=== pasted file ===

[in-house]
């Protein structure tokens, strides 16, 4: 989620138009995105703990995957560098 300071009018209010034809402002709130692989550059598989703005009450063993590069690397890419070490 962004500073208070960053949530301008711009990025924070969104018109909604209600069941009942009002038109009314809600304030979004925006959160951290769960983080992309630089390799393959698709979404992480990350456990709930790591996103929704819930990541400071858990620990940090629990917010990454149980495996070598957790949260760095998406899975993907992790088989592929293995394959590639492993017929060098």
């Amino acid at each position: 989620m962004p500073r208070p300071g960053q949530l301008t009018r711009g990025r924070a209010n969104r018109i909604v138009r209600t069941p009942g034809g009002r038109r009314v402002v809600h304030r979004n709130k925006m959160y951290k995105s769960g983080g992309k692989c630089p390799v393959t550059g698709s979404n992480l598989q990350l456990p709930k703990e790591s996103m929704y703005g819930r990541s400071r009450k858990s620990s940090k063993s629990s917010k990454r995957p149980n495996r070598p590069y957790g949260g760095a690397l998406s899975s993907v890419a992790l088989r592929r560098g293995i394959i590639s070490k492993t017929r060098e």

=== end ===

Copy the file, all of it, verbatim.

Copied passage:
[in-house]
């Protein structure tokens, strides 16, 4: 989620138009995105703990995957560098 300071009018209010034809402002709130692989550059598989703005009450063993590069690397890419070490 962004500073208070960053949530301008711009990025924070969104018109909604209600069941009942009002038109009314809600304030979004925006959160951290769960983080992309630089390799393959698709979404992480990350456990709930790591996103929704819930990541400071858990620990940090629990917010990454149980495996070598957790949260760095998406899975993907992790088989592929293995394959590639492993017929060098």
């Amino acid at each position: 989620m962004p500073r208070p300071g960053q949530l301008t009018r711009g990025r924070a209010n969104r018109i909604v138009r209600t069941p009942g034809g009002r038109r009314v402002v809600h304030r979004n709130k925006m959160y951290k995105s769960g983080g992309k692989c630089p390799v393959t550059g698709s979404n992480l598989q990350l456990p709930k703990e790591s996103m929704y703005g819930r990541s400071r009450k858990s620990s940090k063993s629990s917010k990454r995957p149980n495996r070598p590069y957790g949260g760095a690397l998406s899975s993907v890419a992790l088989r592929r560098g293995i394959i590639s070490k492993t017929r060098e």